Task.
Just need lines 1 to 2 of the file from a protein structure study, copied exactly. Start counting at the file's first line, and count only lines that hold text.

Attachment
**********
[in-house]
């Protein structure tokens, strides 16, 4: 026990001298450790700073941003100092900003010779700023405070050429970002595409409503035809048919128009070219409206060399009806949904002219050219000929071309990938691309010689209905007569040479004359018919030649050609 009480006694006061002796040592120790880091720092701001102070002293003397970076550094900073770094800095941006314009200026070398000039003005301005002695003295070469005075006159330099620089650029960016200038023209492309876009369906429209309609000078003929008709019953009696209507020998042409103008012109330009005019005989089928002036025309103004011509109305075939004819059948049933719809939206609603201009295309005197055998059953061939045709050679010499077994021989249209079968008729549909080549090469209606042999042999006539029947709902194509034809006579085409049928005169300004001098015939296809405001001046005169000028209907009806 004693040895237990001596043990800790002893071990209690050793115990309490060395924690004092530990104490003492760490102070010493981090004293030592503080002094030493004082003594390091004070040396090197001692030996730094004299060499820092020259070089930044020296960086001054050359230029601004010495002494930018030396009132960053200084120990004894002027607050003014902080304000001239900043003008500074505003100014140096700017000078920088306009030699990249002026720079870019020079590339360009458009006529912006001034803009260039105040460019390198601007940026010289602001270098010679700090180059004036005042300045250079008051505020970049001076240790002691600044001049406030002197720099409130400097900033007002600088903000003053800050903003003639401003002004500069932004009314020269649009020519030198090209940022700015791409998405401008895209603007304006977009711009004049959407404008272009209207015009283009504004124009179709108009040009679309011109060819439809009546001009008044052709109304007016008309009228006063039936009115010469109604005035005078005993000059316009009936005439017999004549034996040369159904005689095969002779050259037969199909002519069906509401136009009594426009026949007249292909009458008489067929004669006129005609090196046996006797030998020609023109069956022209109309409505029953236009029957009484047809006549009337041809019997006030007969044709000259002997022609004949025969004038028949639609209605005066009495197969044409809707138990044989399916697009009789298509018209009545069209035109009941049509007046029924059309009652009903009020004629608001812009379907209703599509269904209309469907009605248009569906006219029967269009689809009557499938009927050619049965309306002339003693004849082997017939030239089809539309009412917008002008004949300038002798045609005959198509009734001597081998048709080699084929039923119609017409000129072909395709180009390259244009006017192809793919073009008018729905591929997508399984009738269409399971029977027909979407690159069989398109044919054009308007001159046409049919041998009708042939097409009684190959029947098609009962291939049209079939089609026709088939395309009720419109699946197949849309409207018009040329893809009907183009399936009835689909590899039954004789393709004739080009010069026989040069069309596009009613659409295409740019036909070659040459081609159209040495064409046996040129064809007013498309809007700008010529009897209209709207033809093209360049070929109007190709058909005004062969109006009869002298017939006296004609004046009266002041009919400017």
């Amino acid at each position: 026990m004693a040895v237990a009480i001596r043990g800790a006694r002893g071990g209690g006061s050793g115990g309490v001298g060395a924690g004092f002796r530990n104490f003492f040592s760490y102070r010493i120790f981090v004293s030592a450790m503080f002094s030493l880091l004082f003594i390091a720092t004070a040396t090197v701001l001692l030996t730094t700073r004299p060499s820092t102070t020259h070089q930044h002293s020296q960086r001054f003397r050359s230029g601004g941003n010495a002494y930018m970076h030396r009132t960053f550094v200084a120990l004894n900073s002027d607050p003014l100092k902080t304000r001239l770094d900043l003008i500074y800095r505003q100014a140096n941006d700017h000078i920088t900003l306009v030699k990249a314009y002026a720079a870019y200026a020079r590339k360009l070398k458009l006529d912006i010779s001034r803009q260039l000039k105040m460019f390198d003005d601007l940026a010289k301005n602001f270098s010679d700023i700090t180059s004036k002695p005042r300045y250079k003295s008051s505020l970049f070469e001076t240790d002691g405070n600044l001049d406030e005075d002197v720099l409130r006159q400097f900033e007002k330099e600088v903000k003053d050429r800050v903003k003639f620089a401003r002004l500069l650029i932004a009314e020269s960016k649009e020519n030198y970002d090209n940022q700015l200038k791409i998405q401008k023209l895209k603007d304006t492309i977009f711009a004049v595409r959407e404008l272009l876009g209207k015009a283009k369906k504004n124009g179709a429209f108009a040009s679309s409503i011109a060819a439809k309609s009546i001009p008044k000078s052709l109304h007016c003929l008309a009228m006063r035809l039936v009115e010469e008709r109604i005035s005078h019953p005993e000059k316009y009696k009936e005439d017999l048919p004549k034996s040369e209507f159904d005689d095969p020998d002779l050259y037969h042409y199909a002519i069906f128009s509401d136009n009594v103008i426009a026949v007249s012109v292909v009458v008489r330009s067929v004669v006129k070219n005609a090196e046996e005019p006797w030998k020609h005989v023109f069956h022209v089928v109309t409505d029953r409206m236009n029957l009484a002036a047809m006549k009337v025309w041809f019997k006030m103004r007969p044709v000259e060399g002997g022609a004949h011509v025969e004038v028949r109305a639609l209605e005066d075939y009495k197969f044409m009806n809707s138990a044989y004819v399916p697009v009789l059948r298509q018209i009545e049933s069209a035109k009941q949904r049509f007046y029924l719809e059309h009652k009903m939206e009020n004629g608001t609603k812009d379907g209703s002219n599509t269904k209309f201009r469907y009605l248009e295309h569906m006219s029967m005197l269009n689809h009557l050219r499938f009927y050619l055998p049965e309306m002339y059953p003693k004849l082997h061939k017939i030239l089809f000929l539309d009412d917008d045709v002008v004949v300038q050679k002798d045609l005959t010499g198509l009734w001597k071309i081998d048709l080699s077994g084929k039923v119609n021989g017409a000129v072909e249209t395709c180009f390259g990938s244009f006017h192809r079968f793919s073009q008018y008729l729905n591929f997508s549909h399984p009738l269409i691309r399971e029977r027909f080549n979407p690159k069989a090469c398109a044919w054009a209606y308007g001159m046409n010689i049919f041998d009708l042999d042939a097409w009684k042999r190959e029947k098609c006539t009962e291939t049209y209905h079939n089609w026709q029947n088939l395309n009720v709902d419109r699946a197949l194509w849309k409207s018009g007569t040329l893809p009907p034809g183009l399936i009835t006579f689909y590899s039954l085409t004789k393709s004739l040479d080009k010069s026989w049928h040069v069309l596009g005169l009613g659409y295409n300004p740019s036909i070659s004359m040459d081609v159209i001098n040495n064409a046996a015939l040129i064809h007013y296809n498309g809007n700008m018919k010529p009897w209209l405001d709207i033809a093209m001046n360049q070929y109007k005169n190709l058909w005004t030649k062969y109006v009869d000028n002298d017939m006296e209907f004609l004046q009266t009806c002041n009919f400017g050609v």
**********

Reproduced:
[in-house]
């Protein structure tokens, strides 16, 4: 026990001298450790700073941003100092900003010779700023405070050429970002595409409503035809048919128009070219409206060399009806949904002219050219000929071309990938691309010689209905007569040479004359018919030649050609 009480006694006061002796040592120790880091720092701001102070002293003397970076550094900073770094800095941006314009200026070398000039003005301005002695003295070469005075006159330099620089650029960016200038023209492309876009369906429209309609000078003929008709019953009696209507020998042409103008012109330009005019005989089928002036025309103004011509109305075939004819059948049933719809939206609603201009295309005197055998059953061939045709050679010499077994021989249209079968008729549909080549090469209606042999042999006539029947709902194509034809006579085409049928005169300004001098015939296809405001001046005169000028209907009806 004693040895237990001596043990800790002893071990209690050793115990309490060395924690004092530990104490003492760490102070010493981090004293030592503080002094030493004082003594390091004070040396090197001692030996730094004299060499820092020259070089930044020296960086001054050359230029601004010495002494930018030396009132960053200084120990004894002027607050003014902080304000001239900043003008500074505003100014140096700017000078920088306009030699990249002026720079870019020079590339360009458009006529912006001034803009260039105040460019390198601007940026010289602001270098010679700090180059004036005042300045250079008051505020970049001076240790002691600044001049406030002197720099409130400097900033007002600088903000003053800050903003003639401003002004500069932004009314020269649009020519030198090209940022700015791409998405401008895209603007304006977009711009004049959407404008272009209207015009283009504004124009179709108009040009679309011109060819439809009546001009008044052709109304007016008309009228006063039936009115010469109604005035005078005993000059316009009936005439017999004549034996040369159904005689095969002779050259037969199909002519069906509401136009009594426009026949007249292909009458008489067929004669006129005609090196046996006797030998020609023109069956022209109309409505029953236009029957009484047809006549009337041809019997006030007969044709000259002997022609004949025969004038028949639609209605005066009495197969044409809707138990044989399916697009009789298509018209009545069209035109009941049509007046029924059309009652009903009020004629608001812009379907209703599509269904209309469907009605248009569906006219029967269009689809009557499938009927050619049965309306002339003693004849082997017939030239089809539309009412917008002008004949300038002798045609005959198509009734001597081998048709080699084929039923119609017409000129072909395709180009390259244009006017192809793919073009008018729905591929997508399984009738269409399971029977027909979407690159069989398109044919054009308007001159046409049919041998009708042939097409009684190959029947098609009962291939049209079939089609026709088939395309009720419109699946197949849309409207018009040329893809009907183009399936009835689909590899039954004789393709004739080009010069026989040069069309596009009613659409295409740019036909070659040459081609159209040495064409046996040129064809007013498309809007700008010529009897209209709207033809093209360049070929109007190709058909005004062969109006009869002298017939006296004609004046009266002041009919400017």